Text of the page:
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Banking investors who want to look beyond the big four are increasingly spoilt for choice, with a range of challenger banks looking to shake their market dominance. AIM-traded Arbuthnot Banking Group(LSE: ARBB) has its admirers, including my Foolish colleague Alan Oscroft, who reckons it could be on the verge of something special. However, recent share price performance has been patchy, despite growing profitability.

Banking on growth

Today Arbuthnot published its audited final results for the year to 31 December and these look like a decent set of numbers. The bank highlighted "increased profitability as capital successfully deployed," with a 91% jump in underlying profit from £4m in 2016 to £7.7m. Operating income increased 32% to £54.6m.

Earnings per share soared from just 3.7p to 43.9p, although the 2016 figure excludes profit from discontinued operations of £228m. Similarly, while the full-year 2017 dividend per share rose from 31p to 33p, last year's figures excluded special dividend payments of 325p. Underlying net assets crept up from £234m to £236m.

Challenging times

Chairman and chief executive Sir Henry Angest hailed the "creditable milestone of surpassing £1bn in its key business metrics: Customer Loans, Customer Deposits and Assets under Management," and added that with strong capital and a good liquidity surplus, Arbuthnot "is well set for further growth."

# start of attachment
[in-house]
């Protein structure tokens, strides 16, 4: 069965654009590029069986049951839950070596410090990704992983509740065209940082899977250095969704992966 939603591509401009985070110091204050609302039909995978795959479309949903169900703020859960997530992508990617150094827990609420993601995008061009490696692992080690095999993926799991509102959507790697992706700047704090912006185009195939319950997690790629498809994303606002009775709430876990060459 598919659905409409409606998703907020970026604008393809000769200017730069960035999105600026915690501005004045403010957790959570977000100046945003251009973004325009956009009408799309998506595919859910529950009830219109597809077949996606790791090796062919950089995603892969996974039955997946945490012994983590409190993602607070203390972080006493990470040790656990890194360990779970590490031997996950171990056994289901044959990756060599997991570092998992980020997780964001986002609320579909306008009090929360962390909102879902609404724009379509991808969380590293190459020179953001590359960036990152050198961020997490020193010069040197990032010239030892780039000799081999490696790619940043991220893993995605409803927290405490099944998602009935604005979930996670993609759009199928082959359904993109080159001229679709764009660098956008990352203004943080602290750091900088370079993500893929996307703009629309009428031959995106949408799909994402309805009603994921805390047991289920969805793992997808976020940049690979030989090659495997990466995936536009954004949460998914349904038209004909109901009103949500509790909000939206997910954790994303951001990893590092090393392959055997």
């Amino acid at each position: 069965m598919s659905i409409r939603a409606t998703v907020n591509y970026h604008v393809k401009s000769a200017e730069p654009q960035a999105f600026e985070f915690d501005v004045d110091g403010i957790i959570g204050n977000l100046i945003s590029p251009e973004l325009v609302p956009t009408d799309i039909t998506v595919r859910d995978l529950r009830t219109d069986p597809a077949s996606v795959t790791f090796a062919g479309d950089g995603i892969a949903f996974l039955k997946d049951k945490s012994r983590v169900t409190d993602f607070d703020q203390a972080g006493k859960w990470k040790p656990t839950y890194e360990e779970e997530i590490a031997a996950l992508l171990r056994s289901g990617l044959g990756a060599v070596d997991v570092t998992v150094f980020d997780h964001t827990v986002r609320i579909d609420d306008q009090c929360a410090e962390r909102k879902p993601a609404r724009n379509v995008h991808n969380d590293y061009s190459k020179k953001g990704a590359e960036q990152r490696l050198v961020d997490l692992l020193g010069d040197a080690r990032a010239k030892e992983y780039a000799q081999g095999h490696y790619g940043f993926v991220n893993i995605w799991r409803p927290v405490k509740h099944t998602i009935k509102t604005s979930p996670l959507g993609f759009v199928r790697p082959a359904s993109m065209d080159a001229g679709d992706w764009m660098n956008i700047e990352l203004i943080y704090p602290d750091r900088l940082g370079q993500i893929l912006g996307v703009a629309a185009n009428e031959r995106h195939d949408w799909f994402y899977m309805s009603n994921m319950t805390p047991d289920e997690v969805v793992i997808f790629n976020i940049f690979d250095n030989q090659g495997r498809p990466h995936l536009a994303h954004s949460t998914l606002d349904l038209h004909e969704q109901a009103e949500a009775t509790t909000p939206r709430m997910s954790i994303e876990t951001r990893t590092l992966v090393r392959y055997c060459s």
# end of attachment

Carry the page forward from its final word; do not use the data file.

City analysts are pencilling in EPS hikes of 76% in 2018 and another 75% in 2019. By then, the yield is predicted to hit 3%. A forecast valuation of 15.3 times earnings does not look too demanding. Recent share price performance has been patchy, but Arbuthnot is rising to the challenge.

Scaling up

With a market cap of just £198m Arbuthnot is small beer compared to Royal Bank of Scotland Group(LSE: RBS) at £30bn. However, the market still does not totally believe in RBS, whose shares continue to struggle, despite finally reporting its first bottom-line profit in a decade for last year.

RBS posted a full-year operating profit of £2.24bn, reversing 2016's huge £4.08bn loss, while profit attributable to shareholders of £752m turned round a massive £6.95bn loss. However, it was flattered by the fact that a multi-billion dollar mortgage mis-selling case with the US Department of Justice was not settled in the period, as this would have pushed the bank into another loss.

Income play

RBS does still not pay a dividend, but that is set to change. This year, the yield is forecast to hit 2.9%, then jump to 5.2% in 2019. When the dividends start flowing, investors might finally start believing that RBS is back for good. It will remain a bumpy ride, with EPS forecast to be flat last year (after 2017's dizzying 385% growth) then rise 12% in 2019.

The banking sector is also exposed to further economic and Brexit uncertainty, and the slowing housing market. Net interest margins, which measure the difference between lending and saving rates, fell five basis points to 2.13% in 2017. However, with further base rate hikes expected, it may have scope to widen this again. The bank's legacy issues are not dead, but they are slowly fading away.

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Harvey Jones has no position in any of the shares mentioned. The Motley Fool UK has no position in any of the shares mentioned. Views expressed on the companies mentioned in this article are those of the writer and therefore may differ from the official recommendations we make in our subscription services such as Share Advisor, Hidden Winners and Pro. Here at The Motley Fool we believe that considering a diverse range of insights makes us better investors.

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